Contrary to the propaganda that paints Christians as a dour, humorless lot (which, alas, like all effective propaganda, has at least a grain of truth), there's a long tradition that understands the Christian vision as essentially comic. All the confusion will be miraculously straightened out, everything that's been lost will be found, everything broken mended—and all this on a cosmic scale. And there will be a wedding, of course, as is fitting for the resolution of a grand comedy. (The details are spelled out in Revelation.)

Such was the vision informing Baylor University's 2005 Art & Soul conference, which began last Thursday and ended on Saturday night. Under the heading "Divine Comedies: Humor, Harmony, and Redemption," the conference—a biennial event organized by Baylor's Institute of Faith and Learning—cast its net wide. The plenary speakers included the critic Christopher Ricks, recently elected as professor of poetry at Oxford University (who spoke on Bob Dylan); Jeremy Begbie, the virtuoso of theology and the arts (on the dangers of sentimentality, particularly in worship); Phyllis Tickle, the dean of religious publishing (on her experience compiling a modern breviary, The Divine Hours); novelist Leif Enger, author of Peace Like a River (who quoted from some marvelous letters he's received from a self-described "old bat" he met on a book tour); Lauren Winner, whose book on chastity, Real Sex, has just been published (she traced affinities between writing and prayer); and novelist Kaye Gibbons (who gave a sardonic personal account of the Writing Life and read from the just-completed sequel to her best-known novel, Ellen Foster, to be published soon).

In addition to the plenary events, there were wide-ranging concurrent sessions on subjects as various as humor in the Bible (in a paper given by Wheaton College's Leland Ryken) and "The 7 Deadly Cinemas: What Hollywood's Golden Age Comedians Can Teach Us About Vice and Virtue" (by Kurt Luchs). And there were readings by writers in various genres, performances, workshops: an embarrassment of riches. In connection with the festival, the Baylor Journal of Theatre and Performance conducted a playwriting contest, the winner of which was Jeanne Murray Walker for her play The Queen's Two Bodies.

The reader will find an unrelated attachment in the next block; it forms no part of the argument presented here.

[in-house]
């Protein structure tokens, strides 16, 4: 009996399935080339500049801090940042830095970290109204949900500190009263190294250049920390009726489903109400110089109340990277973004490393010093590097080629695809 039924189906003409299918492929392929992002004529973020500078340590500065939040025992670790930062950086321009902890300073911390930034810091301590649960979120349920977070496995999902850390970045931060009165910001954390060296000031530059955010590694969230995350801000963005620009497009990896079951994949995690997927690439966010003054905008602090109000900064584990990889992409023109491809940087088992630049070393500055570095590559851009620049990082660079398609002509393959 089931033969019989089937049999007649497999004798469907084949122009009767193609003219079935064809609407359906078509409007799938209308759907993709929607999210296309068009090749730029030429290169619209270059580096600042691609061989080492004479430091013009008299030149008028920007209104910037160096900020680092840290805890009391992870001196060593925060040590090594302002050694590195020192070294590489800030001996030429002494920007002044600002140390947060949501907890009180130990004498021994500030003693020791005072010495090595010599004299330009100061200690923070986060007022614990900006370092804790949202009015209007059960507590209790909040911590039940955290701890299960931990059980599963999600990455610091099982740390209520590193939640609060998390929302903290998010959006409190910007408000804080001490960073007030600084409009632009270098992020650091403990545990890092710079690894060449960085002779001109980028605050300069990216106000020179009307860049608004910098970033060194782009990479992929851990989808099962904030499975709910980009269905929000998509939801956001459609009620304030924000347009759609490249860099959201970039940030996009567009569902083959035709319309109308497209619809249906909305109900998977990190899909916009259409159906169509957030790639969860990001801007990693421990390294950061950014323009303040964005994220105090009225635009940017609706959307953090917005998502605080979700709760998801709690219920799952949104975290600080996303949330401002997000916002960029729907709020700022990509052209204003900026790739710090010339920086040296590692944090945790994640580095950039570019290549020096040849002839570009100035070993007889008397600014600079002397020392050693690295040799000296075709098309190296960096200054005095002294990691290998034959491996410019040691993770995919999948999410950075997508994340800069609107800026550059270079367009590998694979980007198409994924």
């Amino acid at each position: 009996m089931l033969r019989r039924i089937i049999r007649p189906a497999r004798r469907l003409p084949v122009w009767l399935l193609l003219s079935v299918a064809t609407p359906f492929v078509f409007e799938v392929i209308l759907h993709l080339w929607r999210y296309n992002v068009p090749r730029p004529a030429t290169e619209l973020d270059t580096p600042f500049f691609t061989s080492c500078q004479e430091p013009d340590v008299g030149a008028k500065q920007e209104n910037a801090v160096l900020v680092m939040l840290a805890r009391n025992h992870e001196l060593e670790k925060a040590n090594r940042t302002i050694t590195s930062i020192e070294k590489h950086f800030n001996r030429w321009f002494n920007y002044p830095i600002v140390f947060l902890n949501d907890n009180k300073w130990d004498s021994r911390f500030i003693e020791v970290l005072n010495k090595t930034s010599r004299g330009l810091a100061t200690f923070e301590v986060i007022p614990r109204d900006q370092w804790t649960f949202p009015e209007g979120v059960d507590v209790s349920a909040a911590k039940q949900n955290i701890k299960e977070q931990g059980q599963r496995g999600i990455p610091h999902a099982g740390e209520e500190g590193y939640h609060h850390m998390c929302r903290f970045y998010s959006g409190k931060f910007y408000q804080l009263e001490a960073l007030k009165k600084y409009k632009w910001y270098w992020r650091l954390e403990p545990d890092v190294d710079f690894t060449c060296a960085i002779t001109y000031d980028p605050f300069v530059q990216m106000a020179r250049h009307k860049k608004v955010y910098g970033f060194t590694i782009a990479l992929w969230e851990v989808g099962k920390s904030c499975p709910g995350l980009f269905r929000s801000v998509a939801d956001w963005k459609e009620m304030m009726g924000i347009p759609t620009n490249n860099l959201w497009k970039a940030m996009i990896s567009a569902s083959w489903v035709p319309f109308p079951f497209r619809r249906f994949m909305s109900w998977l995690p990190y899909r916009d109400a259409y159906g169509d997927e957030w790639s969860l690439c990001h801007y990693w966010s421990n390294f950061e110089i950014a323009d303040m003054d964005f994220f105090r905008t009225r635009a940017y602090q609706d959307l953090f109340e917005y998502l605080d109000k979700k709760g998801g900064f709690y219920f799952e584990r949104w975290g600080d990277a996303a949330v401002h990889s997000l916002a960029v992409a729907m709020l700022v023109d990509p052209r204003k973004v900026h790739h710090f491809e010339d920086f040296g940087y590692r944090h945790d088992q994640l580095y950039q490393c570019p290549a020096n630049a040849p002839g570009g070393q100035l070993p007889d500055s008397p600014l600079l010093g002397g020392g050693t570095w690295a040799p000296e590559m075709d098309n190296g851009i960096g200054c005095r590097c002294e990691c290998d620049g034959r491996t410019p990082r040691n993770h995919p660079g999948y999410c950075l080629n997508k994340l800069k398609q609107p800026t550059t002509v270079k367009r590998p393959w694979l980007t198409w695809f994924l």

When I arrived for the conference late Wednesday afternoon, Baylor and Waco more generally were buzzing about the victory of the Lady Bears the night before in the NCAA women's basketball championship game. On the campus, there were signs of continuing growth, not least a massive science complex that had been completed since my last visit to Baylor for Art & Soul two years ago.

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There were no visible signs of the long-running conflict that was most obviously expressed in the opposition to President Robert Sloan. But clearly, with the search for his successor underway, a good deal of maneuvering is going on behind the scenes. We may hope that whatever the outcome of that search, the union of faith and learning so robustly exemplified by Art & Soul will continue to be honored—and that all who contest to shape the future of the university will remember that it's a comedy we're playing in.

John Wilsonis editor of Books & Culture.

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Books & Culture Corner and Books & Culture's Book of the Week, from Christianity Today sister publication Books & Culture: A Christian Review, appears regularly on Tuesdays at Christianity Today. Earlier editions include:

Unbelievable | Religion is really, really bad for you. (April 05, 2005)
This Land Is Whose Land? | An impassioned plea on behalf of the "caribou people" in the Arctic National Wildlife Refuge and the land they have inhabited for nearly 20,000 years. (March 22, 2005)
All in Her Head | How a chronic pain sufferer found a little bit of strength in a lot of weakness. (March 15, 2005)
My Likeness, My Brother | A powerful autobiographical work from a prizewinning creator of comics in France. (March 08, 2005)
Looking for Yogi | The 2005 Spring Training preview. (March 01, 2005)
Gut Check | Blink makes the case for intuitive judgment. (Feb. 22, 2005)
Wayfaring Strangers | Set in Mexico, Anita Desai's latest novel is a compact but multilayered tale of pilgrimage. (Feb. 01, 2005)
What Do You Mean, 'Moral' Fiction? | John Gardner, Martin Amis, and the ethics of the novel. (Jan. 25, 2005)
Taking the T.U.L.I.P. Out of the Garden | Relating Calvinism to "the complexities of contemporary life." (Jan. 18, 2005)
Booking Ahead | The conclusion of our seasonal roundup—and, at last, truly, this time we mean it, The Worst Book of the Year (Jan. 18, 2005)
From the Big Bang to my Office | More books to note from 2004. (Jan. 11, 2005)
The Top Ten Books of 2004 | And a warning about the risks of reading. (Dec. 28, 2004)
Modern, All Too Modern | Tom Wolfe's new novel, largely reviewed as a satiric report on the sexual mores of today's college students, is fundamentally about the nature of the human will. (Dec. 14, 2004)
Unfashionably Good | A savory collections of essays by Alan Jacobs. (Dec. 07, 2004)